Chile debates sunblotch risk from Peruvian avocados

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Chile debates sunblotch risk from Peruvian avocados

The problem with Peruvian avocado is not the fruit itself; it is the fear of importing sunblotch, said Adolfo Ochagavía, president of the Chilean Hass Avocado Committee. avocado_69622720

In an interview with, Ochagavía explained that what concerns the Chilean industry is the possible entry of this viroid. The infectious plant agent is not currently present in Chile and has not been considered by the Agriculture and Livestock Services (SAG) in its evaluation of the possible Peruvian import.

"I would say that this is one of the only countries in the world without sunblotch. Others that don't have it are New Zealand and parts of Australia," he said.

Ochagavía said that the industry is in talks with SAG to give greater background on the viriod and to include it in phytosanitary protocol.

"This is the main point. Sunblotch can be dispersed in our industry and cause significant damage. An affected tree has 30% to 50% less production," he said.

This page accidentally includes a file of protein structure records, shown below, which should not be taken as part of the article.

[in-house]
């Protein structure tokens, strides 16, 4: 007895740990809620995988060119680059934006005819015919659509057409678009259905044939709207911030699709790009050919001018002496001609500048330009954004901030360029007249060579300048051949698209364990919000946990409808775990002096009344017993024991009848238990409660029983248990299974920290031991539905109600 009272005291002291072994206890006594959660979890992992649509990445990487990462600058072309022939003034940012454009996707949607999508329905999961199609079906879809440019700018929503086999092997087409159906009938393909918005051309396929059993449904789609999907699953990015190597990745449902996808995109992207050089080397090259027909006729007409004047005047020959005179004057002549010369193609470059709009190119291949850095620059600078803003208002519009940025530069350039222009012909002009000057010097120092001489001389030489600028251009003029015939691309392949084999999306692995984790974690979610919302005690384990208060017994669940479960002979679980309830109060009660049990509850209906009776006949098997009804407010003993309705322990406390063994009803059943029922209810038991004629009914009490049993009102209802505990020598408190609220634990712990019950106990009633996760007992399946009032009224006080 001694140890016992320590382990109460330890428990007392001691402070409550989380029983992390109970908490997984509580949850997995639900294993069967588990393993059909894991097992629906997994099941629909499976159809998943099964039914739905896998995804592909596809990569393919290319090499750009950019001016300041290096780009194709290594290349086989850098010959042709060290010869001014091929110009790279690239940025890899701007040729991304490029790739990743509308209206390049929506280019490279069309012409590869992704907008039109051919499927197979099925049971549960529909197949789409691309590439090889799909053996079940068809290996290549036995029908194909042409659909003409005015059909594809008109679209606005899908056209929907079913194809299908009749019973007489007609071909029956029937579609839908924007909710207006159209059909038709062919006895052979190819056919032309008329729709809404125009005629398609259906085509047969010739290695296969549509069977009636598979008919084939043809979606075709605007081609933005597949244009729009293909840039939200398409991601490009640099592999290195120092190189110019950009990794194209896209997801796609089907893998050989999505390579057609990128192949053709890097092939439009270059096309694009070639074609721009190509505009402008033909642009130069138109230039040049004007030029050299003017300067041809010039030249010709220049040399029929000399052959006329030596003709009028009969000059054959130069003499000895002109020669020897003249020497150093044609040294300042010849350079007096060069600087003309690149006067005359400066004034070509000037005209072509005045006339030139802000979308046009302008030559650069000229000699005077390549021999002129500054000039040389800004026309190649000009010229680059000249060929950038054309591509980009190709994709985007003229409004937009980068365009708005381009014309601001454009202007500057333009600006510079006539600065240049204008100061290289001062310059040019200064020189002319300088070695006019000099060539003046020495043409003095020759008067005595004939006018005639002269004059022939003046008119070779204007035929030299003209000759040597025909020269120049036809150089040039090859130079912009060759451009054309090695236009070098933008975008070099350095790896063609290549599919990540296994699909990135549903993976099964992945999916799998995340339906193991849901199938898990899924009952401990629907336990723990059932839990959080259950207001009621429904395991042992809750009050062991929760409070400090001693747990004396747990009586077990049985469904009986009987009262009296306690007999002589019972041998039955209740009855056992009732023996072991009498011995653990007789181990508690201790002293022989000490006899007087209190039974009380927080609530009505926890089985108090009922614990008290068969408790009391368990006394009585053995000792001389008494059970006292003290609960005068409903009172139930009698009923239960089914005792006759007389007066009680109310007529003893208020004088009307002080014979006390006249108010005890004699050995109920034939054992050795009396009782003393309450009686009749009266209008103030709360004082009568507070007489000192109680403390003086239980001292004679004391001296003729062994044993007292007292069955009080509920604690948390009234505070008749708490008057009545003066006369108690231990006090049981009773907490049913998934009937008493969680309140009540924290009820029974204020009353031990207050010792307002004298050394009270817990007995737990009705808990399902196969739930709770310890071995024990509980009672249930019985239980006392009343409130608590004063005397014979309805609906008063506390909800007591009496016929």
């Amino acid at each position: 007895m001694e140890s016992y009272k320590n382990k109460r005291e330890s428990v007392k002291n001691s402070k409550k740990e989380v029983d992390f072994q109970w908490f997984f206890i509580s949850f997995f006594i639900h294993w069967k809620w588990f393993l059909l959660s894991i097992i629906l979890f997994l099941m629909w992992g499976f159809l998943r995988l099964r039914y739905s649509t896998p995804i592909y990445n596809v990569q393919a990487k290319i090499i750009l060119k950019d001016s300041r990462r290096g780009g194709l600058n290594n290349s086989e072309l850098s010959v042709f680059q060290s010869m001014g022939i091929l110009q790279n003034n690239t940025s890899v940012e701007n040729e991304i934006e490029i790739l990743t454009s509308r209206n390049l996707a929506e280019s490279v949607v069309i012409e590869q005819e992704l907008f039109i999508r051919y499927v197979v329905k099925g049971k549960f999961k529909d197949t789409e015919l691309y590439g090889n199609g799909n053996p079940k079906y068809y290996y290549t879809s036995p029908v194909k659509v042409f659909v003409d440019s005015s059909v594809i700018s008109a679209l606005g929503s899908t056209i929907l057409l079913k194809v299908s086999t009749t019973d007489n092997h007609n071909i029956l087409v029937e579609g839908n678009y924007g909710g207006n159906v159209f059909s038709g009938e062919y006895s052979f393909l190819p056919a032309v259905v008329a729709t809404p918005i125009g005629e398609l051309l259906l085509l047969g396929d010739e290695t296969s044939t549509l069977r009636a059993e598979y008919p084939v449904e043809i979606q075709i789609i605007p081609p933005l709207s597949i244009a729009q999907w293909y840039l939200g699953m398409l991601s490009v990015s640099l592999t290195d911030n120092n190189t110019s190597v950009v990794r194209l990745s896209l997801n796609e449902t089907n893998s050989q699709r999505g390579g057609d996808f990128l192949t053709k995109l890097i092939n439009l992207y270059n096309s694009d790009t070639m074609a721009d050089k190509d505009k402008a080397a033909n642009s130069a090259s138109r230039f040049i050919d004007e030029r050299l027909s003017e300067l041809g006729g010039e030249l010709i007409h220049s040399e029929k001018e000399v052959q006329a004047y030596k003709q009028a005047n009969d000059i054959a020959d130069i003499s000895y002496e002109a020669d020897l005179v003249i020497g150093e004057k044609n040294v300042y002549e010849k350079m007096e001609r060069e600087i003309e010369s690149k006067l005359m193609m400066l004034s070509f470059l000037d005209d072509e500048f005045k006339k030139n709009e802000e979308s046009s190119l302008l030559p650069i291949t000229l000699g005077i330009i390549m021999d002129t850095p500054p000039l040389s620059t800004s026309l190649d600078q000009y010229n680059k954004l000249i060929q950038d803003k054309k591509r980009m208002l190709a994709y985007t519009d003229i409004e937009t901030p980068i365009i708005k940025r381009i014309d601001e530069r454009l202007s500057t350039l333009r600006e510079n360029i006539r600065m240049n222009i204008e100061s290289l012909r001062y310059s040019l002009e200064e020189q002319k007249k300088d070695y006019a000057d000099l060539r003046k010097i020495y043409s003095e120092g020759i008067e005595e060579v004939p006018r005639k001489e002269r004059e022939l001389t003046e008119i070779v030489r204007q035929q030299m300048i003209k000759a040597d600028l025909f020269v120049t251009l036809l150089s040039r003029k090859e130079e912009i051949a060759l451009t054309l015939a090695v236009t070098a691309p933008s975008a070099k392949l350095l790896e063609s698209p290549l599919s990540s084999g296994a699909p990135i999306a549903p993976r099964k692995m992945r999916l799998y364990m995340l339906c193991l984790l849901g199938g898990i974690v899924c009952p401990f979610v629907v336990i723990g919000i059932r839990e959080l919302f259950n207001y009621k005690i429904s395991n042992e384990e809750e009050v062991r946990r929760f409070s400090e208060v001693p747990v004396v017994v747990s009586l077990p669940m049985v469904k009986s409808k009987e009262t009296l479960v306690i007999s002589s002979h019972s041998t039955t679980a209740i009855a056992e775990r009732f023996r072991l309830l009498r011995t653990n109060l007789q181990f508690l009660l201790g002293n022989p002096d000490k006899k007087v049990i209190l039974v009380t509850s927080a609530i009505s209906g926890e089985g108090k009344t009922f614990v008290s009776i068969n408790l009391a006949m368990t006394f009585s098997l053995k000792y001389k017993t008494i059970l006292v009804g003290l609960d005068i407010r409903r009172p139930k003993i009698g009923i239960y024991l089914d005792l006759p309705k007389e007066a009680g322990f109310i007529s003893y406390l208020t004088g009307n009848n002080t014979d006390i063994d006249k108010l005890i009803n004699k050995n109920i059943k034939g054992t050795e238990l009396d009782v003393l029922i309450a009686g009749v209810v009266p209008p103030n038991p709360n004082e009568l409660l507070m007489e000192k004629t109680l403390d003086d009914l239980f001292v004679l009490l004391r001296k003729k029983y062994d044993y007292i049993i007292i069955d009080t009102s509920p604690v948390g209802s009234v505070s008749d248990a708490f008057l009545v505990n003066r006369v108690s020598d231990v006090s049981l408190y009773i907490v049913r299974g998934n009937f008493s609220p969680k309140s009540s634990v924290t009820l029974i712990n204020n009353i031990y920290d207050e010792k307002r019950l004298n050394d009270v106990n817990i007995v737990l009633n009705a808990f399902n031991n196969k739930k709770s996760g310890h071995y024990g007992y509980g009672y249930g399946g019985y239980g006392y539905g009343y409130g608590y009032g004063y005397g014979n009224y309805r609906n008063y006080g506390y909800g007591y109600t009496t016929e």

From SAG's perspective, the risk of dissemination is lower than 2% for commercial plantations but Ochagavía said the industry has a different opinion.

"I think when two entities - in this case the avocado industry and SAG - have distinct perspectives, the best thing is that they get together and arrive to a consensus," Ochagavía said.

"The risk assessment that they envision is different than ours. We have different opinions but we have already agreed to come together and discuss the topic."

Ochagavía added that the committee is also in contact with industries in other countries that are helping provide more information.

"If they have sunblotch free orchards, let them bring all of their avocado to Chile. We are pro-business. We've done the same thing as the U.S., whose market grew thanks to the entrance of Mexico, Chile and Peru," he said.

The entrance of Peruvian avocado into Chile would complement the local supply. In Ochagavía's word, "this is good for local development."

"We are convinced that a greater offer from other sources will make the market grow. We have experienced that as active participants in the U.S. So it's unlikely that we would try to put up barriers for avocados when in the end, more fruit will mean Chileans eat 7 kilos instead of 5 and a half," he said.

Currently Chile imports fruit from Peru, which it subjects to a fruit fly quarantine system. Last year 700 MT came in, 45% of which stayed in the northern part of the country.


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